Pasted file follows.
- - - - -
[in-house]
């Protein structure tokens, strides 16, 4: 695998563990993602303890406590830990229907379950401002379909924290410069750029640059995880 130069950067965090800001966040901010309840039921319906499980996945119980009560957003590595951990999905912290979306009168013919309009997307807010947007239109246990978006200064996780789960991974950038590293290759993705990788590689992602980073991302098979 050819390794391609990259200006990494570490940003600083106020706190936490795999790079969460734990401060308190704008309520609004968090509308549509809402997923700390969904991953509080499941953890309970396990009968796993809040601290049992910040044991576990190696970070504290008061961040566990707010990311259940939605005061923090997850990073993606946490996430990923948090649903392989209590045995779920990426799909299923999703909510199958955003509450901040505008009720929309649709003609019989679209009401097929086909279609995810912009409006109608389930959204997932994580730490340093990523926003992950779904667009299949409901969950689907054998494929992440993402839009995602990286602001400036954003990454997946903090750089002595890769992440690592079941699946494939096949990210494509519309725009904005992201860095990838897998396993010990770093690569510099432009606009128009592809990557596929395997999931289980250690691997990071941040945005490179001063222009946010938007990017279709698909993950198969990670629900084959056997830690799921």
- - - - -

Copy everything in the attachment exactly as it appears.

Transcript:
[in-house]
């Protein structure tokens, strides 16, 4: 695998563990993602303890406590830990229907379950401002379909924290410069750029640059995880 130069950067965090800001966040901010309840039921319906499980996945119980009560957003590595951990999905912290979306009168013919309009997307807010947007239109246990978006200064996780789960991974950038590293290759993705990788590689992602980073991302098979 050819390794391609990259200006990494570490940003600083106020706190936490795999790079969460734990401060308190704008309520609004968090509308549509809402997923700390969904991953509080499941953890309970396990009968796993809040601290049992910040044991576990190696970070504290008061961040566990707010990311259940939605005061923090997850990073993606946490996430990923948090649903392989209590045995779920990426799909299923999703909510199958955003509450901040505008009720929309649709003609019989679209009401097929086909279609995810912009409006109608389930959204997932994580730490340093990523926003992950779904667009299949409901969950689907054998494929992440993402839009995602990286602001400036954003990454997946903090750089002595890769992440690592079941699946494939096949990210494509519309725009904005992201860095990838897998396993010990770093690569510099432009606009128009592809990557596929395997999931289980250690691997990071941040945005490179001063222009946010938007990017279709698909993950198969990670629900084959056997830690799921």